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Avian Interspecific Interactions Across Scales: Communities, Mixed-Species Flocks, and Individuals

Laura N Vander Meiden, University of Nebraska - Lincoln


In ecological communities, heterospecific interactions are shaped not only by the costs of competition but also by the facilitative benefits of social interactions. Avian communities have served as a key system for investigating the interplay between these interactions both in the communities as a whole and within the mixed-species flocks found within these communities. Here I investigate heterospecific avian interactions across three levels of social organization – interactions between individuals, species-level interactions within mixed-species flocks and patterns of species co-occurrence at supplemental feeding sites across a region. I review the importance of individual-level interactions in understanding complex social systems like mixed-species flocks, emphasizing that variation in traits and relationships between individuals underpin all species-level patterns we see at broader scales. I look at behavioral flexibility within mixed-species flocks and find that species in mixed-species flocks have varied strategies to control their foraging height in relation to that of their flock mates. Some species flexibly adjust their foraging height to be closer to their flock mates, others selectively join flock mates foraging at certain heights and some utilize both strategies concurrently. When delving deeper into how these strategies may impact social roles and positioning in a network of interactions within the flock, I find that – surprisingly – a species’ flexibility does not relate to the number of connections it has within the flock network. Finally, I examine how patterns of species similarity across two axes – body size and beak shape – relate to patterns of co-occurrence at bird feeders and how that relationship has changed over time. I find that across two decades species pairs with less similar beak shapes and more similar body sizes have significantly higher rates of co-occurrence over time. Thus, indicating a reduction in niche overlap while maintaining the potential anti-predation benefits of co-occurring with species of similar size. By looking at interactions across social scales I hope to bring depth and nuance to our knowledge of species interactions.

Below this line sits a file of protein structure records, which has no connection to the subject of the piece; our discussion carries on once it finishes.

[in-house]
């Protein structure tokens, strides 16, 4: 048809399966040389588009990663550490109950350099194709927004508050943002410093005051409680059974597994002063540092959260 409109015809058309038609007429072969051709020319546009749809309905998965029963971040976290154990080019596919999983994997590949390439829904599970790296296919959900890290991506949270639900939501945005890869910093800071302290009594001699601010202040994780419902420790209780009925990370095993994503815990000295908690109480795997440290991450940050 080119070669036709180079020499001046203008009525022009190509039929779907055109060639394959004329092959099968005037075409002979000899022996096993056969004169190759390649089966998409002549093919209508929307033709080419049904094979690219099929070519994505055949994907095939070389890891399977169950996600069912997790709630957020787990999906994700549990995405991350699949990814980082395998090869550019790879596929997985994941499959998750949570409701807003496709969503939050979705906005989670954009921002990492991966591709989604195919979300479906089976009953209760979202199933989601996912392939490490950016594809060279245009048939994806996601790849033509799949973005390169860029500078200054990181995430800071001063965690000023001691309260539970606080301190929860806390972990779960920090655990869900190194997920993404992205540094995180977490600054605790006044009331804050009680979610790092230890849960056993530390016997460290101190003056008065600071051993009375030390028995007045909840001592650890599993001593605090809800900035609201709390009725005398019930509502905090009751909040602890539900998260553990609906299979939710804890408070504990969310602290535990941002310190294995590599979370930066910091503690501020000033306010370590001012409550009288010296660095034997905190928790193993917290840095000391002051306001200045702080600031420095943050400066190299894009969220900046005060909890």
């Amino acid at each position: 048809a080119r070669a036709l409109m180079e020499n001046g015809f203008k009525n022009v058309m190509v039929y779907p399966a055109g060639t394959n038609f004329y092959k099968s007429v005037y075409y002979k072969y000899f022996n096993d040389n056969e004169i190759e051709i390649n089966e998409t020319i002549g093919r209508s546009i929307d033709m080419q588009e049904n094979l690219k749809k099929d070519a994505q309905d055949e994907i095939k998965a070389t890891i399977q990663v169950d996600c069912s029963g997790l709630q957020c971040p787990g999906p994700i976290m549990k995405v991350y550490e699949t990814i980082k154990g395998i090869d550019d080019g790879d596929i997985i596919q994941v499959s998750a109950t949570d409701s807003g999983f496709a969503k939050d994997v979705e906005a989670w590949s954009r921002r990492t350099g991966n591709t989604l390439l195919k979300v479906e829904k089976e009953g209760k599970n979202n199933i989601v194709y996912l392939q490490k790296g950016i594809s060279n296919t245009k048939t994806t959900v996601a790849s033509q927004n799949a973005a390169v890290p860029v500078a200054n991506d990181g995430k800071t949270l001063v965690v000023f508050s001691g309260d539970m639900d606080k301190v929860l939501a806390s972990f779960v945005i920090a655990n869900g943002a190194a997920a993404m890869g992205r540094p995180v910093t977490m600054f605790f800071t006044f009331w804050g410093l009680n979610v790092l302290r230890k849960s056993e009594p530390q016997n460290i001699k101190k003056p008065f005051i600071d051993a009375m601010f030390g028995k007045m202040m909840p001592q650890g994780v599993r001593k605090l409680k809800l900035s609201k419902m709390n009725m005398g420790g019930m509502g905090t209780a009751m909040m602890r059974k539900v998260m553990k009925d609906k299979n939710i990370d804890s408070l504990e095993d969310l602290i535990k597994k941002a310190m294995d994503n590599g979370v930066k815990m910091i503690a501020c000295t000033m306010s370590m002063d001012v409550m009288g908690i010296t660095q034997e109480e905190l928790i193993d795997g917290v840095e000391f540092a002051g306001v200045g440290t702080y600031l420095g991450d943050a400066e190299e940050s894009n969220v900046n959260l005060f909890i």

Subject Area

Ecology|Behavioral Sciences|Evolution and Development

Recommended Citation

Vander Meiden, Laura N, "Avian Interspecific Interactions Across Scales: Communities, Mixed-Species Flocks, and Individuals" (2023). ETD collection for University of Nebraska - Lincoln. AAI30575475.